The First Medicare Data Vendor, the Nintendo Wii of healthcare data

CareSet Systems is the first Medicare Data Vendor. Soon, we will release our first analysis from Medicaid and also be the first Medicare/Medicaid data vendor. We think this will make CareSet into the “innovator’s dilemma” for the healthcare data industry. Traditional data vendors like IMS, Truven, Optum and First Databank will likely continue to do very well in healthcare, but slowly the market will reward CareSet and other Medicare Data Vendors that inevitably follow us, with every data task that we are able to perform.

And there will be other Medicare Data Vendors. There are now two programs under which CMS gives the rights to private vendors to sell Medicare and Medicaid data. The first is the Virtual Research Data Center (VRDC) program, which is how CareSet (through its sister company, DocGraph) acquires Medicare data. The second is the Qualified Entity (or QE) program, which is a way for vendors who already have commercial claims data to gain access to Medicare data. Both programs allow private participants to resell data ultimately sourced from Medicare or Medicaid claims.

Of course, there are limitations. Strict rules prevent the release of Medicare data that can easily be connected with patient identities. Medicare data vendors are limited to describing what happens to groups of Medicare beneficiaries. These data release standards are a very conservative approach to protecting patient privacy. This conservative approach is embodied in the required cohort size. When data is being released to the public, using either VRDC or QE systems, cohorts smaller than eleven patients are forbidden.

In comparison, the equivalent NHS policy defines the smallest cohort of patients that can be released in public data sets as six. About 65 Million UK residents are covered by the NHS, vs about 55 Million people covered by Medicare in the US. That means that the NHS has a 20% greater sample size, but a cohort size requirement that is half the one chosen by CMS.

So Medicare is being very careful as it allows the release and sale of aggregated data sets. Every data set that we acquire from CMS is carefully reviewed by CMS to ensure that we are following the CMS standards. The commercial claims data that is routinely sold by companies like Truven and IMS have no such limitation. The data sets sold by traditional healthcare data vendors include the specific, but deidentified, claims history of individual patients. In these data sets, you can see specific information about the path that a single patient took as they moved through the healthcare system. There are many use cases where researchers need to have this type of granularity and many problems that cannot be solved without these level of access.

But also, there is a large number of use cases that can easily be solved with aggregated data sets. In fact, there are many use cases where the most important feature of the data set is its size, and even with the increasing popularity of Medicare Advantage (Medicare Part C) plans, Medicare fee for service remains the largest single source of payment for healthcare in the United States.

All of that qualifies CareSet as an “Innovator’s Dilemma” to the rest of the healthcare data industry. Most of the time, we can answer questions about the healthcare system at a fraction of the cost of traditional healthcare vendors. This is not to say that we are a “cheap” source of data, far from it. We are in fact a premium vendor of Medicare data. There are at least two reasons for us to charge at a premium rate:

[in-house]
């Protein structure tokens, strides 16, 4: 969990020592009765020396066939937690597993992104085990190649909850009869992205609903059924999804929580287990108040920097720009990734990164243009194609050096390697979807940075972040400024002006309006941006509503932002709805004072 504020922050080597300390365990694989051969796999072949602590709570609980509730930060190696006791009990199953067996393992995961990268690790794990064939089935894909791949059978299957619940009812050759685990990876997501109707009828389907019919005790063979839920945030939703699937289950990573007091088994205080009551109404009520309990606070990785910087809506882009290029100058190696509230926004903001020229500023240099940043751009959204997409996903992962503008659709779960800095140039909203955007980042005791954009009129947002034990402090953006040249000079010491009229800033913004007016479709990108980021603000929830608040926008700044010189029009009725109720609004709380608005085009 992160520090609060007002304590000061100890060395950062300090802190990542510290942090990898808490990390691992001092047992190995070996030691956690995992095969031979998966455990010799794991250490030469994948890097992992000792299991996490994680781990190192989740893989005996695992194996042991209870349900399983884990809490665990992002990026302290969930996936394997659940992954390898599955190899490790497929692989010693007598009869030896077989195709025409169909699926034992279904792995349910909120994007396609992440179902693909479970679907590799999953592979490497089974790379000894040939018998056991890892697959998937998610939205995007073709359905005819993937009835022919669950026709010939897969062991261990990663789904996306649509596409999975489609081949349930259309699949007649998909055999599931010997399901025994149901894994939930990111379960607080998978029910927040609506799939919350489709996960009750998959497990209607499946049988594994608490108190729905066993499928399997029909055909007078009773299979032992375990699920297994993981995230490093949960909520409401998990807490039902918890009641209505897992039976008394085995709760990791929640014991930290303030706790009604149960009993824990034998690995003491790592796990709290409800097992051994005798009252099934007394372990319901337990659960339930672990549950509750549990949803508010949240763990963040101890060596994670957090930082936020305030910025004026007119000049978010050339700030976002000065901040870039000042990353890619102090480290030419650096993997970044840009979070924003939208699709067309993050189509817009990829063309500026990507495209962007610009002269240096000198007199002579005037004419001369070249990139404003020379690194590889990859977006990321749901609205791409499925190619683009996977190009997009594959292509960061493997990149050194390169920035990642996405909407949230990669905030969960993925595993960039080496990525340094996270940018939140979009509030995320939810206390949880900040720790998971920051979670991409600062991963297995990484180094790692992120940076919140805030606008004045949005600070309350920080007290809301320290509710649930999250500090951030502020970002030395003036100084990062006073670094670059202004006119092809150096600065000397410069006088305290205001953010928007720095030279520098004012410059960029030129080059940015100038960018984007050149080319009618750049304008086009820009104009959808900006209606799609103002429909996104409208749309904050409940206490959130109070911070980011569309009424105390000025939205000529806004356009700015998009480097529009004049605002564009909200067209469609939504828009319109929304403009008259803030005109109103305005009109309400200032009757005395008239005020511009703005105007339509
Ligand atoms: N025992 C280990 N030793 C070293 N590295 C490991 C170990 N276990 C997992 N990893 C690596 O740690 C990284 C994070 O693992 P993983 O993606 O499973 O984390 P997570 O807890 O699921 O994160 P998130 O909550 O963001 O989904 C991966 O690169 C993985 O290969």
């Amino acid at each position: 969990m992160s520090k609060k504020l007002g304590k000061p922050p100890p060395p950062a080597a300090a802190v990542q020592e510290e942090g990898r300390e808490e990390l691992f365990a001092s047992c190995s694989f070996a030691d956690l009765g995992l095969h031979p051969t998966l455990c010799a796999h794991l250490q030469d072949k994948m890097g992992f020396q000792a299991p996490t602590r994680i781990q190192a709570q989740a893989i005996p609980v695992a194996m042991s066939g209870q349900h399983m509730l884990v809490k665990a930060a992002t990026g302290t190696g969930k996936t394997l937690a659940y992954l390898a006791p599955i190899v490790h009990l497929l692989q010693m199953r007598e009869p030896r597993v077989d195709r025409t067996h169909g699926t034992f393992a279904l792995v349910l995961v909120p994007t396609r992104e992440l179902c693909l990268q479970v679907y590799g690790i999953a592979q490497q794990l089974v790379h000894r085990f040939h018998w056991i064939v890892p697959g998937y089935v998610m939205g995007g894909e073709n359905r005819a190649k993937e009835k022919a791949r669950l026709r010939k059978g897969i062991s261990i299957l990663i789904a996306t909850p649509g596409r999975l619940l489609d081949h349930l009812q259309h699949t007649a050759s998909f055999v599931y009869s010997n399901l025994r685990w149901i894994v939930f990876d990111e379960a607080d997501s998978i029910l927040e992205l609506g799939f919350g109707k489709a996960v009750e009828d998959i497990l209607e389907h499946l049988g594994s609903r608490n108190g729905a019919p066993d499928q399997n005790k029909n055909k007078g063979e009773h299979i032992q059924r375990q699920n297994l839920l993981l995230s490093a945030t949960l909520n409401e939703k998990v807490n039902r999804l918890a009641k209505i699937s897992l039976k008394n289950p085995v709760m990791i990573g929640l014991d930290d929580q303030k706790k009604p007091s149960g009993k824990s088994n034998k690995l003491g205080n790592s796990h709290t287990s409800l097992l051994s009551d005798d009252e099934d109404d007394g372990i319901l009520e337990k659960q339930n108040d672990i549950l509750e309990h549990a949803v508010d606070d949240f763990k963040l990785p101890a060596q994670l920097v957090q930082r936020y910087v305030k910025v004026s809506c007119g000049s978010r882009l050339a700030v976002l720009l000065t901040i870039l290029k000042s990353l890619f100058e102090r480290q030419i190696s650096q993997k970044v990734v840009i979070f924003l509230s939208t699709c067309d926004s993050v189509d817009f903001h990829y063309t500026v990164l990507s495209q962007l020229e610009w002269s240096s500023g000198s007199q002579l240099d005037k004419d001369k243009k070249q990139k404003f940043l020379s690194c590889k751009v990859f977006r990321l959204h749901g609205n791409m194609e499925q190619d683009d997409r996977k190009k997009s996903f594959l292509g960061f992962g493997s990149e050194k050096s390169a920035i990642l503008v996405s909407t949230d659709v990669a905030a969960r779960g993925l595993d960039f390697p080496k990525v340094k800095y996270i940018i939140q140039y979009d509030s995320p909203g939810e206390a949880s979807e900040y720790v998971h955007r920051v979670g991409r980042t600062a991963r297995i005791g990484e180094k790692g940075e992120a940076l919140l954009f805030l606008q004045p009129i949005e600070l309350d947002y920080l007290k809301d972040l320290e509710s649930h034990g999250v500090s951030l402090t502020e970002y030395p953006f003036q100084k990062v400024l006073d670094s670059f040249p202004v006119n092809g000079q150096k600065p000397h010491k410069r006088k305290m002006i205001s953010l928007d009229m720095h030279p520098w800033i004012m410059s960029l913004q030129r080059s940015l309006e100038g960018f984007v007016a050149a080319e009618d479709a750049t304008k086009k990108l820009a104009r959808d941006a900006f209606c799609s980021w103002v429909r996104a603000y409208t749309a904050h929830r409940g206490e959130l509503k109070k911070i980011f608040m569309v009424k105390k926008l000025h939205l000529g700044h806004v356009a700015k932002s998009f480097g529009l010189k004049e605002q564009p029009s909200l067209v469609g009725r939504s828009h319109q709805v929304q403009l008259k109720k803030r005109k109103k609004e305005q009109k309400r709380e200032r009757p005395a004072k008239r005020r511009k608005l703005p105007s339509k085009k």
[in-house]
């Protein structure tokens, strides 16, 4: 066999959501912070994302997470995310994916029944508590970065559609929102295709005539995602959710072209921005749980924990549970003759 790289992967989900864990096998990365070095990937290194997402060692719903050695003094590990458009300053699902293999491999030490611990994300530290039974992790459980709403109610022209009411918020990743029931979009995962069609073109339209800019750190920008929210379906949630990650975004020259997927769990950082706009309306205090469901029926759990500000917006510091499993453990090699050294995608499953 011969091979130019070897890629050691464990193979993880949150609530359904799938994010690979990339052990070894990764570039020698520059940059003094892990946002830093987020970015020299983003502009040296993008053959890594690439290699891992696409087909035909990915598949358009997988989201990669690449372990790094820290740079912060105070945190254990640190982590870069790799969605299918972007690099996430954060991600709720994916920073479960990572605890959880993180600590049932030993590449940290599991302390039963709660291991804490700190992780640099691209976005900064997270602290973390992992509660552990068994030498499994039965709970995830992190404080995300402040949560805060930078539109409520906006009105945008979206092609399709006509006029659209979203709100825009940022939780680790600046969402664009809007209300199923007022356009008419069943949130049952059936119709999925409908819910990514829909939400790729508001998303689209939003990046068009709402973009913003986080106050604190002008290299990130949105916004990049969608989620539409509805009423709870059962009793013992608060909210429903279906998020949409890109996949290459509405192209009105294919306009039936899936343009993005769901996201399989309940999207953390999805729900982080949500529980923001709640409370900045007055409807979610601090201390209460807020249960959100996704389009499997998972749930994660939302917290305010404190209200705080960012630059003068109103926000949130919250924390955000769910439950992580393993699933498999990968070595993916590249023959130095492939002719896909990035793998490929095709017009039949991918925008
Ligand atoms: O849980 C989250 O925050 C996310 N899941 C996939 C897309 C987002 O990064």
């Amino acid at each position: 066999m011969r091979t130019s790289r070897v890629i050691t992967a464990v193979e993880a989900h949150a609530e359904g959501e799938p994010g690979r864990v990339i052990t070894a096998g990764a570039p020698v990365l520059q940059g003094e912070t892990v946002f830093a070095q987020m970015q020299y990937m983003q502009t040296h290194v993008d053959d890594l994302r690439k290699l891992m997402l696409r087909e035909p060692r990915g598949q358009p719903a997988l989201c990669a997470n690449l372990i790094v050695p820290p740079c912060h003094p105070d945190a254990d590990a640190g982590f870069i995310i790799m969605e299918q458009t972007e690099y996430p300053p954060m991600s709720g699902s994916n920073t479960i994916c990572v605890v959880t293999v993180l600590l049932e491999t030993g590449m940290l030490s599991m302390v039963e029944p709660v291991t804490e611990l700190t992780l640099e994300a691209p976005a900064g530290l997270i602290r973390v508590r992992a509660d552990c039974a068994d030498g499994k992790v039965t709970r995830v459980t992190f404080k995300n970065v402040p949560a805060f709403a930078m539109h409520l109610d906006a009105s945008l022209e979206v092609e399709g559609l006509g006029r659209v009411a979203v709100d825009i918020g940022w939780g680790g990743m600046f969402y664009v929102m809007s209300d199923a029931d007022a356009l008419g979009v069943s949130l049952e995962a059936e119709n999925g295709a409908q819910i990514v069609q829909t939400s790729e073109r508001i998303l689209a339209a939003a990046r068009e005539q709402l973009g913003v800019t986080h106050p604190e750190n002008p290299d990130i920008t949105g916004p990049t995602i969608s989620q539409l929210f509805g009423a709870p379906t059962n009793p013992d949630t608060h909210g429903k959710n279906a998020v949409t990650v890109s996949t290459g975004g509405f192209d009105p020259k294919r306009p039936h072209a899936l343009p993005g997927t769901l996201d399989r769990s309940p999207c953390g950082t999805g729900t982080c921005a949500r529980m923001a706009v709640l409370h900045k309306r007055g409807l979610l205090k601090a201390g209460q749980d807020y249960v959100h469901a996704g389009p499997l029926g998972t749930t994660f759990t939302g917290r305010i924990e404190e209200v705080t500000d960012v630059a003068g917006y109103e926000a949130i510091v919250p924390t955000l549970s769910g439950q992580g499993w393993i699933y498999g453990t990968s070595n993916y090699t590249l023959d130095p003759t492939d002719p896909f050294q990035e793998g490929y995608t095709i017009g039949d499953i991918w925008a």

First, our years of experience mining currently available public use files (PUFs), and wrangling data out of HHS using Freedom of Information Act (FOIA) Requests allow us to get much more value out of VRDC.

Second, we have years of experience leveraging machine learning technologies on top of these datasets. Especially leveraging graph-based learning systems to allow for deeper examination of patterns in the healthcare system. This allows us to get more clinical insights out of aggregated clinical data sets than other vendors.

We charge a substantial premium for our Medicare/Medicaid data services. But ultimately, that is a premium on top of our costs for data acquisition, which are orders of magnitude cheaper than the data acquisition costs for IMS or Truven. In the end, we are a premium vendor and still much cheaper than current proprietary healthcare data vendors.

If you work in the tech industry, you would probably have to be living under a rock for the last decade not to have heard about the book “The Innovator’s Dilemma”. The author of the book, Clayton Christensen, argues that the primary threat for technology companies is not competitors who have equivalent offerings. Instead, threats to a current technology are new technologies that are not as capable, yet have specific appeal in some way. To quote straight from the book:

Generally, disruptive technologies underperform established products in mainstream markets. But they have other features that a few fringe (and generally new) customers value.

Christensen, Clayton (2015–12–15). The Innovator’s Dilemma: When New Technologies Cause Great Firms to Fail (Management of Innovation and Change) (Kindle Locations 265–266). Harvard Business Review Press. Kindle Edition.

There are countless examples of the innovator’s dilemma in the book, including the steel industry (large scale steel to minimills), the computing industry (mainframes -> PCs -> Laptops -> Tablets -> Cell Phones) and the hard drive industry. But my personal favorite example is lessons learned in the Seventh Generation of Video Game Consoles.

In fact, in those Lean Canvas marketing exercises, where you sort out your pithy way of explaining the role you play in an industry (i.e. like “We are the Netflix of the taco industry”, or “We are the Beats headphones of the frisbee industry”), I like to argue that CareSet is the “Nintendo of the healthcare data industry”. But not just any version of Nintendo (which is by far the longest running video game console company), specifically the Nintendo that released the Nintendo Wii, during the Seventh Generation of the Video Game console wars.